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EPA finalizes greenhouse gas regs for airlines

EPA finalizes greenhouse gas regs for airlines
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The Environmental Protection Agency (EPA) on Monday finalized a first-ever regulation to limit airline emissions, though it said it did not expect it to actually reduce emissions. 

The rule adopts the 2017 emissions standards from the International Civil Aviation Organization, the United Nations's top aviation authority, which aimed to reduce greenhouse gas emissions from new aircraft by 4 percent over 12 years.

But both critics and the EPA found the standards would do little to improve emissions as they mirror advancements the industry is already making.

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“EPA is not projecting emission reductions associated with today’s proposed GHG regulations,” the agency wrote in the rule.

Transportation is the largest source of greenhouse gas emissions in the U.S. and pollution from air travel is currently responsible for 9 percent of transportation emissions. However, it is also one of the fastest growing sources of greenhouse gas emissions, rising by 44 percent in the U.S. over the past 10 years.

“This rule is especially infuriating because there are effective ways for the aviation industry to modernize and decarbonize,” Liz Jones, an attorney at the Center for Biological Diversity’s Climate Law Institute, said in a release. “What we desperately need are technology-forcing standards to get the industry on track.”

Her group has pushed for airlines to improve fuel efficiency by 3.5 percent each year until the industry is able to electrify their fleet.

Some Democratic senators have called for more stringent emissions caps on airlines as part of the relief included for pandemic-disrupted airlines in recovery packages, but no provisions have been included in any of the legislation.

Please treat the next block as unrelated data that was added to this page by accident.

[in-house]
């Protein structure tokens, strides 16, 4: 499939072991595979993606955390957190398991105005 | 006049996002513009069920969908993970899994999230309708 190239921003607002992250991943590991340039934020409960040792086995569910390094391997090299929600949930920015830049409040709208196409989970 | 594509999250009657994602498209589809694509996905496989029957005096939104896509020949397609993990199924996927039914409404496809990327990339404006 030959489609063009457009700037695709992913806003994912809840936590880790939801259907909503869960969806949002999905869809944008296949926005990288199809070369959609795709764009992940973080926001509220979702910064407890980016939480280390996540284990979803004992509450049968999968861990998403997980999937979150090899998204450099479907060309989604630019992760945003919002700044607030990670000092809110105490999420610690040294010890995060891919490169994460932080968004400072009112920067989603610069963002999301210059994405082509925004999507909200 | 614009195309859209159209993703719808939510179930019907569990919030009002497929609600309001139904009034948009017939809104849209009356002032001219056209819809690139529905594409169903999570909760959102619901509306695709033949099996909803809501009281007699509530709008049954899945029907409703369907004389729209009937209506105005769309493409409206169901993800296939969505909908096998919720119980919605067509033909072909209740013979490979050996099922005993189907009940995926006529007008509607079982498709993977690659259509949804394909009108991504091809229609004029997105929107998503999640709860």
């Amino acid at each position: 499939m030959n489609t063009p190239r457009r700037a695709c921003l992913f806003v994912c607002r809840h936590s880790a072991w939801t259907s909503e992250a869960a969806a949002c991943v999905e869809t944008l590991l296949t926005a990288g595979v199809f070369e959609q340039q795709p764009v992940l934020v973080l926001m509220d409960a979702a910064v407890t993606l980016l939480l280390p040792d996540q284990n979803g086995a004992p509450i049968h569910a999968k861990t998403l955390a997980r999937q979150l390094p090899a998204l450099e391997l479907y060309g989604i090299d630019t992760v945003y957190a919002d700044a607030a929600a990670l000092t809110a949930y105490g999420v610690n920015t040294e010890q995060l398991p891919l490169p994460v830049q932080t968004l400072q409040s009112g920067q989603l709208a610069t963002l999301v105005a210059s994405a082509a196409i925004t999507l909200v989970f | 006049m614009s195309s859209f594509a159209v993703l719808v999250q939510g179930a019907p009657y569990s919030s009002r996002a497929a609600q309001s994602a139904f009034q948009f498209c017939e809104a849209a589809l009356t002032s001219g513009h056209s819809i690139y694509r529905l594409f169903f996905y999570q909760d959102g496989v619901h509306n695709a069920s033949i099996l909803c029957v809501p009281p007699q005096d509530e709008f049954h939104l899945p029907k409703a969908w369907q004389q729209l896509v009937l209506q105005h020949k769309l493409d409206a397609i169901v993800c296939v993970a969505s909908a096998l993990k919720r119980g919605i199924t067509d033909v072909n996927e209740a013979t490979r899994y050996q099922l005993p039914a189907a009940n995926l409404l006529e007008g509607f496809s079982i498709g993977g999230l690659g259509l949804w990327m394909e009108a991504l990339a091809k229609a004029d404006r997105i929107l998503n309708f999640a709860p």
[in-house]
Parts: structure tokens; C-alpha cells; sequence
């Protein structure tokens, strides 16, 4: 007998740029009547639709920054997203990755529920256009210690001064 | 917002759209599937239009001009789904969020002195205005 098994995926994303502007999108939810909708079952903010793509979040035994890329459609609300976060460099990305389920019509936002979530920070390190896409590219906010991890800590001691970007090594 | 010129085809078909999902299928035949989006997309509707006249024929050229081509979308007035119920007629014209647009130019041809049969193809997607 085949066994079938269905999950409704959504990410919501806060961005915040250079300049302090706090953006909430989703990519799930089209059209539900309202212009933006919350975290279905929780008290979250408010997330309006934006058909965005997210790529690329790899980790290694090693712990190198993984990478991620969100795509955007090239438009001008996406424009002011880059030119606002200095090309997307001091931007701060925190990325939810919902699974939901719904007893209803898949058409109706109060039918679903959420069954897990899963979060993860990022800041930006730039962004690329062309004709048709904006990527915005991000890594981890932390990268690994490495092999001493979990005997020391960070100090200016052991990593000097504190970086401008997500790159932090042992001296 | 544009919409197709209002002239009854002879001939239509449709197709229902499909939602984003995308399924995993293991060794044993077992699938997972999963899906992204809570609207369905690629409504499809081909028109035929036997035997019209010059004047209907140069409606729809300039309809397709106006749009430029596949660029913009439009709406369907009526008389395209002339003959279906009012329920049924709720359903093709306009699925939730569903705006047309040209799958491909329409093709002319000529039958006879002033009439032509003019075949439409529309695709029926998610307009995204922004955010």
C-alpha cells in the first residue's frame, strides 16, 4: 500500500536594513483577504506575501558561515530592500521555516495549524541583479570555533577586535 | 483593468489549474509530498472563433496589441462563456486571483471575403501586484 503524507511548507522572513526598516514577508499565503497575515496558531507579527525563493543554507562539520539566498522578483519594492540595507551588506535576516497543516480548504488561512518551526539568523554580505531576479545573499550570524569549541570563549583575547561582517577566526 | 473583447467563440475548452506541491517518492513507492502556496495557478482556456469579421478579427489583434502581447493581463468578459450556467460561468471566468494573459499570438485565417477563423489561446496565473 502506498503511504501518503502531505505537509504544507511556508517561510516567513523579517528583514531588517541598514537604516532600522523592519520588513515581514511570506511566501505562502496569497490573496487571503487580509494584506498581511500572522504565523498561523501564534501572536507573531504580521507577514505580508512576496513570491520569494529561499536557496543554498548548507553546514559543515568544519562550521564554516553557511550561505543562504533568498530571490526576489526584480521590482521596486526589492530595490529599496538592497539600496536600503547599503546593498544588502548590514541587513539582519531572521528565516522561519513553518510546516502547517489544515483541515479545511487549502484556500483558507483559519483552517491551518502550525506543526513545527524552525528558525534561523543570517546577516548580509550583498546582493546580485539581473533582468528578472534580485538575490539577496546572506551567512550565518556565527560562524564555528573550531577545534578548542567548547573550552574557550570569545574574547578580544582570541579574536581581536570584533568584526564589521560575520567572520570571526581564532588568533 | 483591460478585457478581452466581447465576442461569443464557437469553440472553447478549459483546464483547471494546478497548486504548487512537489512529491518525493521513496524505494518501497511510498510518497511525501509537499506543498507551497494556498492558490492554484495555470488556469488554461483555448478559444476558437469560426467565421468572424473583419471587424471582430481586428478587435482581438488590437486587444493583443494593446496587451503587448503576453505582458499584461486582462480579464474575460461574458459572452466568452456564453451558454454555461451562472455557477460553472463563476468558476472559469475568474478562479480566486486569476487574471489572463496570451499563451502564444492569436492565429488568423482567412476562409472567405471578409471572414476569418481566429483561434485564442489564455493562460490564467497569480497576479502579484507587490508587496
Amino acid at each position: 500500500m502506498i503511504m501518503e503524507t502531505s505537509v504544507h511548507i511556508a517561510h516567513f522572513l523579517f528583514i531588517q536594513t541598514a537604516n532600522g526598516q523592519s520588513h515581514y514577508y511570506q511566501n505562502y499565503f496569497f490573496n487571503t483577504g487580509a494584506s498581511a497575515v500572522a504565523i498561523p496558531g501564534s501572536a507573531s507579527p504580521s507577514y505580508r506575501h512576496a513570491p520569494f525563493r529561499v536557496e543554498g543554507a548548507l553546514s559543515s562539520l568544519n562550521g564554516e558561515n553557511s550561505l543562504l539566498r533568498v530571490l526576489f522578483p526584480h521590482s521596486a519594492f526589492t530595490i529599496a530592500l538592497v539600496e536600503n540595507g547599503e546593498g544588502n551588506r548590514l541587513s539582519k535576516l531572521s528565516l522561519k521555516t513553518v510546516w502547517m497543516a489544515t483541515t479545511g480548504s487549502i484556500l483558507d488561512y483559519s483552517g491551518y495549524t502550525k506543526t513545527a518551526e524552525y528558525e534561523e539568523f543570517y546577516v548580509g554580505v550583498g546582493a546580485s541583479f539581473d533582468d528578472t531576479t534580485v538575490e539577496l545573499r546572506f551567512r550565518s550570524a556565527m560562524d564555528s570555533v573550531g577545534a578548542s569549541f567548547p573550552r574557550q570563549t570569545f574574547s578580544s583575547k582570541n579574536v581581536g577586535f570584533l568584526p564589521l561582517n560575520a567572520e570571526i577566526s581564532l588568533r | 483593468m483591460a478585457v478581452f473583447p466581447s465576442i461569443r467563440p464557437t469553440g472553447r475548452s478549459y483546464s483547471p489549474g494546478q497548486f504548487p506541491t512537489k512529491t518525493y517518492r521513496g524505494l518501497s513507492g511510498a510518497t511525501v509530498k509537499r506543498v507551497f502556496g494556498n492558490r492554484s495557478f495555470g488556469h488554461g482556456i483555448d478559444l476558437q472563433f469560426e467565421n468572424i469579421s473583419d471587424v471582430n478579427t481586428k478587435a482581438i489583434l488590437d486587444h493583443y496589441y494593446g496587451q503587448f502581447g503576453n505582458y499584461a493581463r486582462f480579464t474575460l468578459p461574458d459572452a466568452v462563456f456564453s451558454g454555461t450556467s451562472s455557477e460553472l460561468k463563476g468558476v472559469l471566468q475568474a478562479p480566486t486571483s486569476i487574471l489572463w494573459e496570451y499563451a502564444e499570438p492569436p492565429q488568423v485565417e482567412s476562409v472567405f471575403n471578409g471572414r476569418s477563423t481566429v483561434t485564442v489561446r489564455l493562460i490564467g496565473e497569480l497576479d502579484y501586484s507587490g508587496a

“This do-nothing rule is totally inadequate in light of the climate crisis,” Annie Petsonk, international counsel at the Environmental Defense Fund, said in a release. “That the EPA’s rule is being finalized concomitantly with Congress issuing another multi-billion-dollar COVID-19 rescue package for airlines — with no enforceable requirements for airlines to improve their environmental performance — underscores the need for swift regulatory action by the next administration so that airlines put climate at the core of their recovery.”

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Airlines for America, the industry’s lobby, praised the EPA for adopting the international standards.

The standard takes into account safety, technological feasibility and environmental benefit and will further enable U.S. airlines to meet the industry’s goals of achieving carbon neutral growth in the near term and cutting net carbon emissions in half in 2050 relative to 2005 levels.

The EPA called the rule precedent-setting as the administration is the first to regulate greenhouse gas emissions from aircraft, part of a “pragmatic approach to climate action [that] has produced meaningful results without unnecessarily sacrificing American jobs.”

Updated at 4:15 p.m.